Sunday, 3 June 2018

Bob Wallis born 3 June 1934

Robert Wallis (3 June 1934 – 10 January 1991) was a British jazz musician, who had a handful of chart success in the early 1960s, during the UK traditional jazz boom. 

Wallis was born in Bridlington, East Riding of Yorkshire, where his father became harbour master. At an early age Wallis joined the local Salvation Army band with his friend, Keith Avison, who was to play trombone with Wallis for a number of years. By the age of twenty, Wallis discovered jazz and set up his own band in Bridlington, which also played in Hull. His influence as a trumpeter was Henry Red Allen. Wallis played predominately with the Storyville Jazz Band, although earlier and later in his career he played with other bands. 

He went to Denmark for a short spell, and recorded a couple of records there as the vocalist with the 'Washboard Beaters'. Once relocated to the UK, he went to London and played for a short time with Ken Colyer's Omega Brass, as well as joining Acker Bilk. These bands were recording mainly for the specialist 77 Records label. 
Wallis joined up with Hugh Rainey's All Stars (Ginger Baker was their drummer at the time) and shortly afterwards the band changed its name to The Storyville Jazz Band, fronted by Wallis. In 1959 the band recorded an album for Top Rank Records, Everybody Loves Saturday Night. It peaked at No. 20 in the UK Albums Chart in June 1960. Two singles followed, and then the band moved to Pye Records, where they made three albums and a number of singles.

Those singles included "I'm Shy Mary Ellen, I'm Shy" (1961) and "Come Along Please" (1962), which made No. 44 and No. 33 respectively in the UK Singles Chart.Wallis' Band also appeared in two films, It's Trad, Dad! and Two Left Feet. At this time the band was made up of Wallis on trumpet, Keith 'Avo' Avison (trombone), Doug Richford (clarinet), Pete Gresham (piano), Hugh Rainey (banjo and later guitar), Brian 'Drag' Kirby (bass) and Kenny Buckner (drums).  For the third album, The Wallis Collection, Al Gay replaced Richford and, following an illness, Buckner left to be replaced by Alan Poston.  

In 1963, Wallis and his band, who had been television regulars, as well as having a summer season at the London Palladium, broke up. Wallis played with one or two other bands before moving to the Continent where he spent most of his remaining years, still playing with reconstituted versions of the Storyville Jazzmen (variously billed as Storyville Jazz Band). Occasionally these bands included former colleagues, such as Avison and Gresham. Poston was still playing with the band when it made its final recordings in the mid 1980s. Clarinettist Forrie Cairns was also with the band for much of this time.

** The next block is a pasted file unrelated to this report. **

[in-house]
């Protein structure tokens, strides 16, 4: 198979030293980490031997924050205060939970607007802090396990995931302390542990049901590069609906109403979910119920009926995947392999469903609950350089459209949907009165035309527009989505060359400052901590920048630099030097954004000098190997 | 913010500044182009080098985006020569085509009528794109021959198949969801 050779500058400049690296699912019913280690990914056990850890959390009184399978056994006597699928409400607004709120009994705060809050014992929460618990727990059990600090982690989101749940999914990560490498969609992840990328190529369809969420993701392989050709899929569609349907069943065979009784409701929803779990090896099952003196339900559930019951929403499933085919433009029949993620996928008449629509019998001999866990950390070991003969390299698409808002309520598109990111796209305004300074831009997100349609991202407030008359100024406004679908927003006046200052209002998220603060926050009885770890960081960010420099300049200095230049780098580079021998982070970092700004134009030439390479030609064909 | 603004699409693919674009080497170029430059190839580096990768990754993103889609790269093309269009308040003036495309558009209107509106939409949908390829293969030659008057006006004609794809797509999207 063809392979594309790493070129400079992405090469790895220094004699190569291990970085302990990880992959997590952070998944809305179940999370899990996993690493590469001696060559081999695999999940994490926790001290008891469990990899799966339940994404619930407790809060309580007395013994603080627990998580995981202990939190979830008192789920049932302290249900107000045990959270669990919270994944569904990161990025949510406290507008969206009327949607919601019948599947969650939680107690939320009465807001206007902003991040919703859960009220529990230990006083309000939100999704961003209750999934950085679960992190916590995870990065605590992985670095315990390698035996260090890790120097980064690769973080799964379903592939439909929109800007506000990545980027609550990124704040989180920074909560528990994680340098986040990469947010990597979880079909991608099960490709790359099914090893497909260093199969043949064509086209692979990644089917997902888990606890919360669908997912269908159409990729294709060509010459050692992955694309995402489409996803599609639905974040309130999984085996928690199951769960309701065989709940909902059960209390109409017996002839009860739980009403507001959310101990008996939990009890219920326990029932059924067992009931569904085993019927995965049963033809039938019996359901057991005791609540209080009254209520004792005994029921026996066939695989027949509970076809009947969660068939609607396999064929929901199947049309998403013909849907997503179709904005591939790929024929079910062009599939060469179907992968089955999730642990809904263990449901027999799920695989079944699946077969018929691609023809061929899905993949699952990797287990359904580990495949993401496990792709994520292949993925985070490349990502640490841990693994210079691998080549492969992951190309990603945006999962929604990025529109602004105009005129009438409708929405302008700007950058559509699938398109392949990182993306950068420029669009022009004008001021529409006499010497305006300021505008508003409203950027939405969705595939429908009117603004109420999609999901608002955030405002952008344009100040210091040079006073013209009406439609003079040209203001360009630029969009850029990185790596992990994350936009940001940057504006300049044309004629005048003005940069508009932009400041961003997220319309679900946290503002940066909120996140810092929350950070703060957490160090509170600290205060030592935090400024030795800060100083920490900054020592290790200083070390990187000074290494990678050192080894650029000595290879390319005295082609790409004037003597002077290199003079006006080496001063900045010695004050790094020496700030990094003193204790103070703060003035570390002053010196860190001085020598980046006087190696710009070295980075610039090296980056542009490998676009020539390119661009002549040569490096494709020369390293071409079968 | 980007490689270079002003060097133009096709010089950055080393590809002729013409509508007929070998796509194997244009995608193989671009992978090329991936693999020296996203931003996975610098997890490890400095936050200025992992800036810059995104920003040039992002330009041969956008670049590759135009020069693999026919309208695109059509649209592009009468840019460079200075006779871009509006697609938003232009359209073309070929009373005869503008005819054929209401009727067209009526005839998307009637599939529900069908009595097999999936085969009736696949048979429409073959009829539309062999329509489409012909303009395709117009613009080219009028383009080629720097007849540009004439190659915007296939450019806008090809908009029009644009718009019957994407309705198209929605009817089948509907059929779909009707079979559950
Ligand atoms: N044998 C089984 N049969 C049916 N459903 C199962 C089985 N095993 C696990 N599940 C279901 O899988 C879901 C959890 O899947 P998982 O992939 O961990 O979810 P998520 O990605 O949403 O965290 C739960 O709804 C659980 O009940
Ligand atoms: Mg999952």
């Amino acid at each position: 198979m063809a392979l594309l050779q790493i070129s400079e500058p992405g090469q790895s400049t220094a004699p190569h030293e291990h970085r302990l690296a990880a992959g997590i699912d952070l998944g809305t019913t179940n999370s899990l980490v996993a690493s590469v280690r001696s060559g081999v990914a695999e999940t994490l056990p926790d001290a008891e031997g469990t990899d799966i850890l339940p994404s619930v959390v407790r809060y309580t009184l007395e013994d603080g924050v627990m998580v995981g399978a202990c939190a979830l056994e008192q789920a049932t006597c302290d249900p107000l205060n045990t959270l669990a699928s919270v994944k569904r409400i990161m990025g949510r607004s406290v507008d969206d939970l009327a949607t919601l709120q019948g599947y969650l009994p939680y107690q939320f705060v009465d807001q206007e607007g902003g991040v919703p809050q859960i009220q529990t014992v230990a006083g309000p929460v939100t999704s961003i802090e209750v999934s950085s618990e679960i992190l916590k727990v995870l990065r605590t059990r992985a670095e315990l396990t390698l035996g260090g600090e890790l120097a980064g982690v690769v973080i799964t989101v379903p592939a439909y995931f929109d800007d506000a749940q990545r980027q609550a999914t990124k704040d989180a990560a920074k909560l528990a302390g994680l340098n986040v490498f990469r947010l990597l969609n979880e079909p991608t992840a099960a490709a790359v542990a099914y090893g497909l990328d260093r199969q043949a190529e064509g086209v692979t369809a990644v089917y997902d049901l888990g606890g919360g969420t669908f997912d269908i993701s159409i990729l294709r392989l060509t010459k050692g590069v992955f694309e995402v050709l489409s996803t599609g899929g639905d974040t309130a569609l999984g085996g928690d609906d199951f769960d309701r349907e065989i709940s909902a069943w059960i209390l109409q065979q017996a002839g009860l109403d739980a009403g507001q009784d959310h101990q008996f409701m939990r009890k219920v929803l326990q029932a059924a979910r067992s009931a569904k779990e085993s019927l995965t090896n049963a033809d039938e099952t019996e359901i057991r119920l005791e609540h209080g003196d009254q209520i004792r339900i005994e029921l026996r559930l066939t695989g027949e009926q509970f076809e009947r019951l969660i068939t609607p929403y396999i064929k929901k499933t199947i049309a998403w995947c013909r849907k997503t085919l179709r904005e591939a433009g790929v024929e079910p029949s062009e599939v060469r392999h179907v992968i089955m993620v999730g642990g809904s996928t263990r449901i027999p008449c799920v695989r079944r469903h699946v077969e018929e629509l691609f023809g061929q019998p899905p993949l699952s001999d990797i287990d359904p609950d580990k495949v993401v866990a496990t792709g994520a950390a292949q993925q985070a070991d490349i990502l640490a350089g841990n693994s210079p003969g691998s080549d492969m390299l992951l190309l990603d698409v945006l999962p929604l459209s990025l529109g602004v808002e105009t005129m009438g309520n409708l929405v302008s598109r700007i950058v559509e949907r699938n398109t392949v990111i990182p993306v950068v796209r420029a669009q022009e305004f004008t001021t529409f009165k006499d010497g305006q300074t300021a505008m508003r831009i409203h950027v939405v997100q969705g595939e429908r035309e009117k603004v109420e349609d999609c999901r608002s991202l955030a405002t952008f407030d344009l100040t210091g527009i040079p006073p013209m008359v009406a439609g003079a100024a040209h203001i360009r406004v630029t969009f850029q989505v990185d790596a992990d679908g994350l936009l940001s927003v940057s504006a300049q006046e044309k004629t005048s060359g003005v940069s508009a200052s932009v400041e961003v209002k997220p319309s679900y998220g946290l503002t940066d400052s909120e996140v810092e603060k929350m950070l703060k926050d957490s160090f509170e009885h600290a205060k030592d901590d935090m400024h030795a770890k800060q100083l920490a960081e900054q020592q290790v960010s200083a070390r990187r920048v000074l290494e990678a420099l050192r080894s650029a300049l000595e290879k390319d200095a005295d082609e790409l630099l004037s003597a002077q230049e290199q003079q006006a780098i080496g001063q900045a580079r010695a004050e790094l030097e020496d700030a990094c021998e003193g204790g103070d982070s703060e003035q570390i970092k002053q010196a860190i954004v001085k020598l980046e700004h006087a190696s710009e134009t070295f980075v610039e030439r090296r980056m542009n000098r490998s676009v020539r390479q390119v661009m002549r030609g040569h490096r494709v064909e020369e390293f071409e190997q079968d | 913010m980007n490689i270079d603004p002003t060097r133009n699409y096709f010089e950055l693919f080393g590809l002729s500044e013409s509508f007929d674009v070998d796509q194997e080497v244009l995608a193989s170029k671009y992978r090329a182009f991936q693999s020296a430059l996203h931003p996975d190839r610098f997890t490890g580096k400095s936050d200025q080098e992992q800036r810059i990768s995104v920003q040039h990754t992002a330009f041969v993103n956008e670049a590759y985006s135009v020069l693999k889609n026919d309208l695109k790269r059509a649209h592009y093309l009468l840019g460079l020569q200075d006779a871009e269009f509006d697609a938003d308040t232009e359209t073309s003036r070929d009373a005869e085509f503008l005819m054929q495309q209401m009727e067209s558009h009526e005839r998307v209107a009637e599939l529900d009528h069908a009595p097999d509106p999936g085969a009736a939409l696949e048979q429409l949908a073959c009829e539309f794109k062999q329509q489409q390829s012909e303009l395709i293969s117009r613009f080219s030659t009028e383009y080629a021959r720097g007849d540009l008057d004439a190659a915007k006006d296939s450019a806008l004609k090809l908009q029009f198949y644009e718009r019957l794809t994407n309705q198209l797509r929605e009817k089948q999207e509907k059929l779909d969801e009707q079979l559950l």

In January 1963, the British music magazine, NME reported that the biggest trad jazz event to be staged in Britain had taken place at Alexandra Palace. The event included George Melly, Diz Disley, Acker Bilk, Chris Barber, Kenny Ball, Ken Colyer, Monty Sunshine, Alex Welsh, Bruce Turner, Mick Mulligan and Wallis. 

Ultimately Bob settled in Zurich with a residency at the Casa Bar, where he finally found his spiritual home, much appreciated by residents and visitors alike. He continued to make records for European labels such as Storyville, WAM and Pebe, but the chart appearances were long gone. Nevertheless the band remained true to the Wallis ideals, with a driving style that owed much to his energy and fine sense of humour. Phil Kent, who was the bass-player with Bobs band during their residency in Zurich, is one of the few remaining members of the Storyville Jazzmen. He is still playing bass, and lives in Lydeard St Lawrence, near Taunton, Somerset. 

When it became clear in 1990 that his ill health was not going to improve, he returned to England with his wife, Joyce, where he died in hospital in 1991. His long battle with illness was over but his records attest to the fact that Wallis was one of the great British jazzmen of his time. His son, Jay, carries on the family tradition of playing trumpet. 

(Info edited from Wikipedia & AllAboutJazz)


boppinbob said...

For “The Pye Jazz Anthology by Bob Wallis & His Storyville Jazzmen” go here:


1) Moose March
2) Confessin'
3) Louisian-I-Ay
4) All for You, Louis
5) Easy Does It
6) Algiers Bounce
7) Ol' Man River
8) Knocked 'Em in the Old Kent Road
9) Chinatown My Chinatown
10) Jingle Bells
11) I'm Shy, Mary Ellen, I'm Shy
12) Three Live Wires
13) Come Along Please
14) Bobbin' Along
15) Travellin' Blues
16) A Shanty in Old Shanty Town
17) Red Wing
18) When It's Sleepy Time Down South
19) Sur le Pont d'Avignon
20) Nature Boy
21) Lord, Let Me Be in the Lifeboat
22) On Ilkley Moor Bah'tat
23) Bad Young Man of St. Tropez


1) Climb the Apples
2) Yellow, Yellow Moon
3) Aunt Flo
4) Bellissima
5) Make Me a Pallet on the Floor
6) Baby Doll
7) Temptation Rag
8) Cornet Chop Suey
9) Indiana
10) Sweet Lorraine
11) All of Me
12) S Wonderful
13) Oh Didn't It Rain
14) In a Little Spanish Town
15) Whistlin' for the Moon
16) The Faithful Hussar
17) Two Left Feet
18) Wotcher Gonna 'Av
19) Pavanne
20) Meet Mr. Rabbit
21) Careless Love
22) All the Girls Go Crazy About the Way I Jive
23) Strange Blues

I couldn’t find artwork for back of CD until after I posted link. But you’ll find it here:

Terry Peck said...

Thanks boppinbob - this takes me back to me yoof . . .when I was in transition from being a "mouldy fig" to become a "dirty bopper". Yep, there was fierce rivalry betwixt those who followed the "trad" style and them wot preferred "modern". Bob Wallis was great, but eventually I discovered Miles Davis, Coltrane etc, and there was no looking back. However, this music is certainly nostalgic (to me, anyway) and I'm pleased to have it in my collection.